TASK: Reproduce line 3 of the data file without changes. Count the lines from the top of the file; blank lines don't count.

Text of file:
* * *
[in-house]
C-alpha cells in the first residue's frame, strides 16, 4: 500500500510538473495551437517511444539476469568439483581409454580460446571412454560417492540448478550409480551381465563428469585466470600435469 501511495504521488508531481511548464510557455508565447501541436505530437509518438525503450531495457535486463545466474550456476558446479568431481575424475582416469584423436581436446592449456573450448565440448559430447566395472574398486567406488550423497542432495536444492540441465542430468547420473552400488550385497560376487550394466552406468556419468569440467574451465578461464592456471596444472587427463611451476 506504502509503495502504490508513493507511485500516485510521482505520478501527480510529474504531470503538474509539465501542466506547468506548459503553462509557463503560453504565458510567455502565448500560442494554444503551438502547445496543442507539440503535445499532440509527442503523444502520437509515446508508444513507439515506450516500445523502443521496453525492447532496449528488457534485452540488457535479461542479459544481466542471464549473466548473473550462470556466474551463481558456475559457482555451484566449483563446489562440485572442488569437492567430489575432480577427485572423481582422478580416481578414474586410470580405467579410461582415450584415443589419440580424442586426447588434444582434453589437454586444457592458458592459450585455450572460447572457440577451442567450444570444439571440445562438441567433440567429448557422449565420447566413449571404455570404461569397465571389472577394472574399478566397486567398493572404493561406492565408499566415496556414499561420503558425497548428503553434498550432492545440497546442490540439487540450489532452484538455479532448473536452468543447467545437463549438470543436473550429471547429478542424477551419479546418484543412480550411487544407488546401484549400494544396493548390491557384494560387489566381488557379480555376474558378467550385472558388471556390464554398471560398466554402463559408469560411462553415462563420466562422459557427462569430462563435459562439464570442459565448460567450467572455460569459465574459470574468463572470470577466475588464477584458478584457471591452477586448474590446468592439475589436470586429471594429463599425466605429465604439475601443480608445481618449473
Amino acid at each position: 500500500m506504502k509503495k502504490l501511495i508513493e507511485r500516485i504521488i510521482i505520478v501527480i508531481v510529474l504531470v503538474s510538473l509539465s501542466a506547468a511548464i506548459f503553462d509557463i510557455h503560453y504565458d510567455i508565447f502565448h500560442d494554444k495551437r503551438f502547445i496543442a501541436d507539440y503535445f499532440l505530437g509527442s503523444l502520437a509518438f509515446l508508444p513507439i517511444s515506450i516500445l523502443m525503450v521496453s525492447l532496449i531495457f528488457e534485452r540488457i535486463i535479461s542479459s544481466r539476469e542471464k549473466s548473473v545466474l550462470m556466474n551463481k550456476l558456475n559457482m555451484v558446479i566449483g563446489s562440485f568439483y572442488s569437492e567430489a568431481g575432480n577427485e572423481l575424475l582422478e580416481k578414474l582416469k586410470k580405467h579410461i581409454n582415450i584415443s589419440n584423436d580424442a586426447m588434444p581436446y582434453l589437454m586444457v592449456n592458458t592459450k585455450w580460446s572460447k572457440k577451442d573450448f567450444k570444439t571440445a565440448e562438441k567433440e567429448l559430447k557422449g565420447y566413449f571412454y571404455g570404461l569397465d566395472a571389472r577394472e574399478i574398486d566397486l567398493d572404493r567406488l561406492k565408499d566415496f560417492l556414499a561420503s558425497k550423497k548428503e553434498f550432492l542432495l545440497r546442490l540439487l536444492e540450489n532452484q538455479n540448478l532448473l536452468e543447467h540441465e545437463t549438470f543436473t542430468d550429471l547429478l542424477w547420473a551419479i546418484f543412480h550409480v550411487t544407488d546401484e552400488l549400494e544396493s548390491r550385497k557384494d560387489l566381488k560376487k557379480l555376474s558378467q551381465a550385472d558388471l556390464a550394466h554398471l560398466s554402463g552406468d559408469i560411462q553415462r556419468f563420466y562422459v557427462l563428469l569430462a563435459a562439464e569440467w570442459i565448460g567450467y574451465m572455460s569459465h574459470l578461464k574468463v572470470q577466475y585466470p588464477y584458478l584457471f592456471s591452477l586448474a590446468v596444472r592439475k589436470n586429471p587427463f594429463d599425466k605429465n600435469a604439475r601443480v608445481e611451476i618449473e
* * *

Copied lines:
Amino acid at each position: 500500500m506504502k509503495k502504490l501511495i508513493e507511485r500516485i504521488i510521482i505520478v501527480i508531481v510529474l504531470v503538474s510538473l509539465s501542466a506547468a511548464i506548459f503553462d509557463i510557455h503560453y504565458d510567455i508565447f502565448h500560442d494554444k495551437r503551438f502547445i496543442a501541436d507539440y503535445f499532440l505530437g509527442s503523444l502520437a509518438f509515446l508508444p513507439i517511444s515506450i516500445l523502443m525503450v521496453s525492447l532496449i531495457f528488457e534485452r540488457i535486463i535479461s542479459s544481466r539476469e542471464k549473466s548473473v545466474l550462470m556466474n551463481k550456476l558456475n559457482m555451484v558446479i566449483g563446489s562440485f568439483y572442488s569437492e567430489a568431481g575432480n577427485e572423481l575424475l582422478e580416481k578414474l582416469k586410470k580405467h579410461i581409454n582415450i584415443s589419440n584423436d580424442a586426447m588434444p581436446y582434453l589437454m586444457v592449456n592458458t592459450k585455450w580460446s572460447k572457440k577451442d573450448f567450444k570444439t571440445a565440448e562438441k567433440e567429448l559430447k557422449g565420447y566413449f571412454y571404455g570404461l569397465d566395472a571389472r577394472e574399478i574398486d566397486l567398493d572404493r567406488l561406492k565408499d566415496f560417492l556414499a561420503s558425497k550423497k548428503e553434498f550432492l542432495l545440497r546442490l540439487l536444492e540450489n532452484q538455479n540448478l532448473l536452468e543447467h540441465e545437463t549438470f543436473t542430468d550429471l547429478l542424477w547420473a551419479i546418484f543412480h550409480v550411487t544407488d546401484e552400488l549400494e544396493s548390491r550385497k557384494d560387489l566381488k560376487k557379480l555376474s558378467q551381465a550385472d558388471l556390464a550394466h554398471l560398466s554402463g552406468d559408469i560411462q553415462r556419468f563420466y562422459v557427462l563428469l569430462a563435459a562439464e569440467w570442459i565448460g567450467y574451465m572455460s569459465h574459470l578461464k574468463v572470470q577466475y585466470p588464477y584458478l584457471f592456471s591452477l586448474a590446468v596444472r592439475k589436470n586429471p587427463f594429463d599425466k605429465n600435469a604439475r601443480v608445481e611451476i618449473e